Two years ago, while on holiday in Turkey, I wore Sarrasins every single evening for 10 days straight. Although a relatively linear fragrance, it never bored me, as the environment of the heat-blasted coast as it cooled in evening always seemed to perfectly support the choice of scent, like it’s meant to be. It seemed quite fortuitous to discover a huge jasmine bush near our hotel that reminded me just how realistic Christopher Sheldrake could render jasmine while deepening its appeal. I can honestly say that Sarrasins has become the olfactory totem of my wonderful summer vacation of 2015. It is remarkable how scent can not only reawaken memories but set up future reference points in advance of memory.

As I wear Sarrasins now, back in the sombre, damp Low Countries, the object experience of the scent is somehow flatter, if still gorgeous BUT! I can now close my eyes…..I am basking near the Aegean coast, with some of my favourite people over meze and raki smelling of perfect white flower rot & suedey osmanthus fruity leather. If this ain’t perfect, I don’t know what is…..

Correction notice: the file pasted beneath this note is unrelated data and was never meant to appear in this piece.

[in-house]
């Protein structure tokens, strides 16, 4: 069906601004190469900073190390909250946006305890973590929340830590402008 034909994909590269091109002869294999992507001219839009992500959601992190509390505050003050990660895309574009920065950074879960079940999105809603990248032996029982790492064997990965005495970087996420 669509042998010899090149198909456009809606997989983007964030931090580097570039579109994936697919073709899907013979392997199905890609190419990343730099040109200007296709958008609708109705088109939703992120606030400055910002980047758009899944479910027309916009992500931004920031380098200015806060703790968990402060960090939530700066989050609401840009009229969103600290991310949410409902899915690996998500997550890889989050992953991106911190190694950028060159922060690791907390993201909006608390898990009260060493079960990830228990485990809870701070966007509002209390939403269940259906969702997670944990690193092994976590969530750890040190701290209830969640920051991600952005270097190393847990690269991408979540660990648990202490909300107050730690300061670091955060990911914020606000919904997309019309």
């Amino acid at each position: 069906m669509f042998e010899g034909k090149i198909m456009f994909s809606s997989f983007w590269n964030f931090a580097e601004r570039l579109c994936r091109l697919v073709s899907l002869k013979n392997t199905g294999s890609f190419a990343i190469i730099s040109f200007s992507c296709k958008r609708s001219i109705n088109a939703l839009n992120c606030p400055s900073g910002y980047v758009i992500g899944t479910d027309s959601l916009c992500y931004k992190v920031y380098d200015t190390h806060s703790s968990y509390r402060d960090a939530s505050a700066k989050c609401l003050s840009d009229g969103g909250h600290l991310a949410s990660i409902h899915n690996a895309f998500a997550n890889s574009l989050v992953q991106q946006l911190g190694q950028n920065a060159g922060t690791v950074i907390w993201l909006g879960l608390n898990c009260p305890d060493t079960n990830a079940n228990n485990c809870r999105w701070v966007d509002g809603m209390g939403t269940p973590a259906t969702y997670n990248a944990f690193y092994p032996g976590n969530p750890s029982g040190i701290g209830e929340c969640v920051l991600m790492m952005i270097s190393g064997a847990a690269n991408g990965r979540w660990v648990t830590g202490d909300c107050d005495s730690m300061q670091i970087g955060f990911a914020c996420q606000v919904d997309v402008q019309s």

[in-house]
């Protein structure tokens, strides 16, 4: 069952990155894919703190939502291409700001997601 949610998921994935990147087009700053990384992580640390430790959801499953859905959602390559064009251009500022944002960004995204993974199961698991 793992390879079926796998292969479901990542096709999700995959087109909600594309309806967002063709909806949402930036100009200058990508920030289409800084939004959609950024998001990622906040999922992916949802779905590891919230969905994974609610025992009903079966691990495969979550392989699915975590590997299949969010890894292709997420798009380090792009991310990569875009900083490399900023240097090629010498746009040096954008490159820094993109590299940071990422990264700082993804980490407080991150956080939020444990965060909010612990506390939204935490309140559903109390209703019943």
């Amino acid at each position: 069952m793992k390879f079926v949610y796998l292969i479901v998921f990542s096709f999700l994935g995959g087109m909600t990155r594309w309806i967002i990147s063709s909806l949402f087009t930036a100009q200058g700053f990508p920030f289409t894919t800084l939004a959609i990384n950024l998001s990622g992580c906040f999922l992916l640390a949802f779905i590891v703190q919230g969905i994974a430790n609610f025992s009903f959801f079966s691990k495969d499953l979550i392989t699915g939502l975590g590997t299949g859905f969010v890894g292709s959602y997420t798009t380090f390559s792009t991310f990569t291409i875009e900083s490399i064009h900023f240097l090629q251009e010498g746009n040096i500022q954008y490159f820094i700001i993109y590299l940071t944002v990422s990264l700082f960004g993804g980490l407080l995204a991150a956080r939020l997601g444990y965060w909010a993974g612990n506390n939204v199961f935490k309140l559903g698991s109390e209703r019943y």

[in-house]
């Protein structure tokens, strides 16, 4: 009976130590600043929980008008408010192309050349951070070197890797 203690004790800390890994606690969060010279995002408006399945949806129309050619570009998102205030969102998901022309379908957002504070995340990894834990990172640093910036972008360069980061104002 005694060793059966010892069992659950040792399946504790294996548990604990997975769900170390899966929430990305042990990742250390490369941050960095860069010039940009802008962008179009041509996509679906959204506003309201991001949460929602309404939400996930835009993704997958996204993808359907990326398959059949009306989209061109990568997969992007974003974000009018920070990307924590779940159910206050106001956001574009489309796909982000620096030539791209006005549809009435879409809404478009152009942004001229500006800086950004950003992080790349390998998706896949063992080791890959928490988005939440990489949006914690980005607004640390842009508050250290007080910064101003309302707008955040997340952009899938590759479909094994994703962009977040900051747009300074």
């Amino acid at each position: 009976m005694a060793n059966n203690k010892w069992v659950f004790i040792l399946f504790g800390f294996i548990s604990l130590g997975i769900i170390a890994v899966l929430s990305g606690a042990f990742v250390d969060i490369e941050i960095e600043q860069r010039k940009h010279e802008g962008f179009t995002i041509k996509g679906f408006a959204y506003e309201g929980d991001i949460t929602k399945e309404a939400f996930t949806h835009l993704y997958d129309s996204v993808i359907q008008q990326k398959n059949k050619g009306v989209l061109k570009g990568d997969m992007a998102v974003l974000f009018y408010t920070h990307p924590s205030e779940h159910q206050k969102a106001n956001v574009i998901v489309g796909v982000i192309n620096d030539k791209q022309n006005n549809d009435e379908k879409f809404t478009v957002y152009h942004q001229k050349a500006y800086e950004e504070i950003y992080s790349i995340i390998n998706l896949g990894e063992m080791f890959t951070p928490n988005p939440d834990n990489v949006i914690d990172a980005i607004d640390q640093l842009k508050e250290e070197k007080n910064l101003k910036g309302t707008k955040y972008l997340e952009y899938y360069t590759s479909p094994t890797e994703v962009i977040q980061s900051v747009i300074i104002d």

0 Replies
7.5
Sillage
10
Longevity
9
Scent
Missk

1165 Reviews
Missk
Missk
Very helpful Review 6  
The dark side of jasmine
Jasmine, is without a doubt one of my favourite scents. Especially when it has been freshly cut from the tree and placed in a vase. Many jasmine-based fragrances tend to add too many other components that ultimately destroy this fresh and delightful scent. Sarrasins, is in my opinion, the closest I have found to that true jasmine smell.

Opening as a rich, monster of a jasmine with a touch of sweetness, Sarrasins is by far one of the loudest florals I've ever encountered. While bright and fresh, Sarrasins tends to have a somewhat dark feel to it, almost in a gothic sense.

To my nose, Sarrasins isn't particularly modern, it has an old-fashioned and nostalgic presence. I see a mysterious woman, dressed in dark colours, with long, flowing hair, sending wafts of Sarrasins around her in a haze.

Despite Sarrasins darkness, it does have some brighter moments, especially with the introduction of the musk which softens the overall scent.

For some, the jasmine in Sarrasins may be too sweet and realistic. I personally love this fragrance, however it is a far cry from the creamy white florals that I'm used to.

The lasting strength is superb, as can be said for the sillage as well. For those that like me sought to find the perfect jasmine fragrance, Sarrasins is one that mustn't be ignored because of its price and availability.